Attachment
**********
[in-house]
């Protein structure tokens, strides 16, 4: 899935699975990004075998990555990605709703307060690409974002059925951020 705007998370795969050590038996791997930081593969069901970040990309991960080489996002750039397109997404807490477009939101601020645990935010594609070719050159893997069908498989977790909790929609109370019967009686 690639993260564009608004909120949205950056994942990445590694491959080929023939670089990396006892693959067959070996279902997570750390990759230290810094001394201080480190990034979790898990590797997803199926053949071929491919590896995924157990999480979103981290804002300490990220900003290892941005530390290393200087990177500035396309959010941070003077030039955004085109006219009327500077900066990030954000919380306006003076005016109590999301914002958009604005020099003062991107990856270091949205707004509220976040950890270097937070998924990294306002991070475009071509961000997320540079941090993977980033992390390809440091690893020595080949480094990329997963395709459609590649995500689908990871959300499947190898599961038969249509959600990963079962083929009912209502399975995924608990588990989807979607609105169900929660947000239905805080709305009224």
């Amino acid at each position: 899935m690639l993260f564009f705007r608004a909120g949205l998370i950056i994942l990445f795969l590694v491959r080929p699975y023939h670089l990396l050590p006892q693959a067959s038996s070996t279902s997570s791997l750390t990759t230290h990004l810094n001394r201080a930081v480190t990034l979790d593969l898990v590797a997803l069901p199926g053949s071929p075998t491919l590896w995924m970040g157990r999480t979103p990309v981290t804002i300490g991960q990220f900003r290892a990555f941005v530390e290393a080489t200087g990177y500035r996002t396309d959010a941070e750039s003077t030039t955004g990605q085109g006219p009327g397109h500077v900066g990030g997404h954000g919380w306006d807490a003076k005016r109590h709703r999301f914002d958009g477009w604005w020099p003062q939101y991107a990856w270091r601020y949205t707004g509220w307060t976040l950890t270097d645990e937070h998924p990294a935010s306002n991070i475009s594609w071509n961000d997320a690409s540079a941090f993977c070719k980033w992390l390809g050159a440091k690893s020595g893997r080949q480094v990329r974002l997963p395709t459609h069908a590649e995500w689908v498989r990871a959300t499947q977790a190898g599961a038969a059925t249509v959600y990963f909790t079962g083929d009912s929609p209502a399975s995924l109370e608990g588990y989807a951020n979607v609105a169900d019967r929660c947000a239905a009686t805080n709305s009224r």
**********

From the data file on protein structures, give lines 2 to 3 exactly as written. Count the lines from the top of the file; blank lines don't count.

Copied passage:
């Protein structure tokens, strides 16, 4: 899935699975990004075998990555990605709703307060690409974002059925951020 705007998370795969050590038996791997930081593969069901970040990309991960080489996002750039397109997404807490477009939101601020645990935010594609070719050159893997069908498989977790909790929609109370019967009686 690639993260564009608004909120949205950056994942990445590694491959080929023939670089990396006892693959067959070996279902997570750390990759230290810094001394201080480190990034979790898990590797997803199926053949071929491919590896995924157990999480979103981290804002300490990220900003290892941005530390290393200087990177500035396309959010941070003077030039955004085109006219009327500077900066990030954000919380306006003076005016109590999301914002958009604005020099003062991107990856270091949205707004509220976040950890270097937070998924990294306002991070475009071509961000997320540079941090993977980033992390390809440091690893020595080949480094990329997963395709459609590649995500689908990871959300499947190898599961038969249509959600990963079962083929009912209502399975995924608990588990989807979607609105169900929660947000239905805080709305009224």
């Amino acid at each position: 899935m690639l993260f564009f705007r608004a909120g949205l998370i950056i994942l990445f795969l590694v491959r080929p699975y023939h670089l990396l050590p006892q693959a067959s038996s070996t279902s997570s791997l750390t990759t230290h990004l810094n001394r201080a930081v480190t990034l979790d593969l898990v590797a997803l069901p199926g053949s071929p075998t491919l590896w995924m970040g157990r999480t979103p990309v981290t804002i300490g991960q990220f900003r290892a990555f941005v530390e290393a080489t200087g990177y500035r996002t396309d959010a941070e750039s003077t030039t955004g990605q085109g006219p009327g397109h500077v900066g990030g997404h954000g919380w306006d807490a003076k005016r109590h709703r999301f914002d958009g477009w604005w020099p003062q939101y991107a990856w270091r601020y949205t707004g509220w307060t976040l950890t270097d645990e937070h998924p990294a935010s306002n991070i475009s594609w071509n961000d997320a690409s540079a941090f993977c070719k980033w992390l390809g050159a440091k690893s020595g893997r080949q480094v990329r974002l997963p395709t459609h069908a590649e995500w689908v498989r990871a959300t499947q977790a190898g599961a038969a059925t249509v959600y990963f909790t079962g083929d009912s929609p209502a399975s995924l109370e608990g588990y989807a951020n979607v609105a169900d019967r929660c947000a239905a009686t805080n709305s009224r």